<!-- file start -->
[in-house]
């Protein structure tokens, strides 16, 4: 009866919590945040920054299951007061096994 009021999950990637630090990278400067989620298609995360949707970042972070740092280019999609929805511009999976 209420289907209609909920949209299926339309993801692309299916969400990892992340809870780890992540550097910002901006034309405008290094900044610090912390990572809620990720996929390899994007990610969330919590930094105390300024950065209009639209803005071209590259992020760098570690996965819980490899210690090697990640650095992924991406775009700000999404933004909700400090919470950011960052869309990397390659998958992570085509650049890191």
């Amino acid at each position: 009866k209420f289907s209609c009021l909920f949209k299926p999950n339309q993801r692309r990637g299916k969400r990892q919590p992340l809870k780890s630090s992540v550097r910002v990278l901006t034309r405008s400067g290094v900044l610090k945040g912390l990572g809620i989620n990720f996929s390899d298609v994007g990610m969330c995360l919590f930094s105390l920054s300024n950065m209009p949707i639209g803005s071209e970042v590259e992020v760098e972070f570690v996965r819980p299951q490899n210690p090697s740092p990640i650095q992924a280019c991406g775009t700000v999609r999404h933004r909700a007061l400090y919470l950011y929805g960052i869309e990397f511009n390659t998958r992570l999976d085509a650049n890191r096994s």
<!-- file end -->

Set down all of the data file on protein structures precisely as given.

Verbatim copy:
[in-house]
């Protein structure tokens, strides 16, 4: 009866919590945040920054299951007061096994 009021999950990637630090990278400067989620298609995360949707970042972070740092280019999609929805511009999976 209420289907209609909920949209299926339309993801692309299916969400990892992340809870780890992540550097910002901006034309405008290094900044610090912390990572809620990720996929390899994007990610969330919590930094105390300024950065209009639209803005071209590259992020760098570690996965819980490899210690090697990640650095992924991406775009700000999404933004909700400090919470950011960052869309990397390659998958992570085509650049890191």
């Amino acid at each position: 009866k209420f289907s209609c009021l909920f949209k299926p999950n339309q993801r692309r990637g299916k969400r990892q919590p992340l809870k780890s630090s992540v550097r910002v990278l901006t034309r405008s400067g290094v900044l610090k945040g912390l990572g809620i989620n990720f996929s390899d298609v994007g990610m969330c995360l919590f930094s105390l920054s300024n950065m209009p949707i639209g803005s071209e970042v590259e992020v760098e972070f570690v996965r819980p299951q490899n210690p090697s740092p990640i650095q992924a280019c991406g775009t700000v999609r999404h933004r909700a007061l400090y919470l950011y929805g960052i869309e990397f511009n390659t998958r992570l999976d085509a650049n890191r096994s």